Early Translational III
ICOC Funds Committed:
Despite advances in molecular medicine and technology, the majority of cancer patients with late-stage disease do not survive five years after diagnosis. A growing body of scientific and clinical research indicates that a subset of stem cells within a tumor, called cancer stem cells, play a critical role not only in tumor initiation but also in chemoresistance, tumor relapse and metastasis that eventually leads to cancer death. Scientists believe that selectively targeting these cancer stem cells is the key to significantly increasing survival for patients with late-stage and metastatic tumors. Our group has developed highly effective methods to identify drugs that specifically inhibit cancer stem cell growth, and generated a large panel of candidate antibody drugs targeting a cancer stem cell protein essential for the growth of colorectal and many other cancers. The research in this grant will focus on selecting a lead antibody drug to develop and prepare for human clinical trials in advanced cancer patients within 3 years. We will optimize anti-tumor activity of our drug, manufacture sufficient high quality drug material for these studies, and evaluate safety and potential toxicity. Finally, to reduce the time, costs and high risk of failure traditionally associated with cancer drug development, we will identify markers of drug activity and clinical efficacy, as well as patient subpopulations most likely to respond to our drug, prior to initiating human studies.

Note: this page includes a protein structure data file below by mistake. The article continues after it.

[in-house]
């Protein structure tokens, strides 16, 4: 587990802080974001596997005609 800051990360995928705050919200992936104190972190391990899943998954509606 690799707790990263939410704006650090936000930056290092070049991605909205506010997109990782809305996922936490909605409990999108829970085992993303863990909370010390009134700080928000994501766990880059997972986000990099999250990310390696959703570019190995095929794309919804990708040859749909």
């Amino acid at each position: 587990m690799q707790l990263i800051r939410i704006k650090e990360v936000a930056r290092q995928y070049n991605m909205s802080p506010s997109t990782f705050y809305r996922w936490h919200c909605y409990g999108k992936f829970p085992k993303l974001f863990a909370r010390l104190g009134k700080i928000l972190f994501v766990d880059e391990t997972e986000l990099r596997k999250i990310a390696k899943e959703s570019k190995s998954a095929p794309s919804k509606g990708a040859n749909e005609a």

Statement of Benefit to California:
This project will benefit the citizens of California in three distinct ways. First, we are developing a novel drug that will target a group of cancers that significantly reduce the quality and duration of life for thousands of Californians each year. Significant improvement in cancer survival will benefit not only our citizens, and will also benefit the State through increased worker productivity and decreased financial burden on the health care system. Secondly, we will support the novel approach of targeting cancer stem cells in the clinical setting. This will benefit the California biotechnology industry by helping it maintain its standing as the pre-imminent state for developing novel therapeutics. By validating the concept of treating cancer by attacking cancer stem cells, our research may also lead to additional drugs in this category or in other indications in the future. Finally, this project will benefit the state of California through job creation. Continued advancement and development of our drug candidates will directly lead to increased jobs at our company.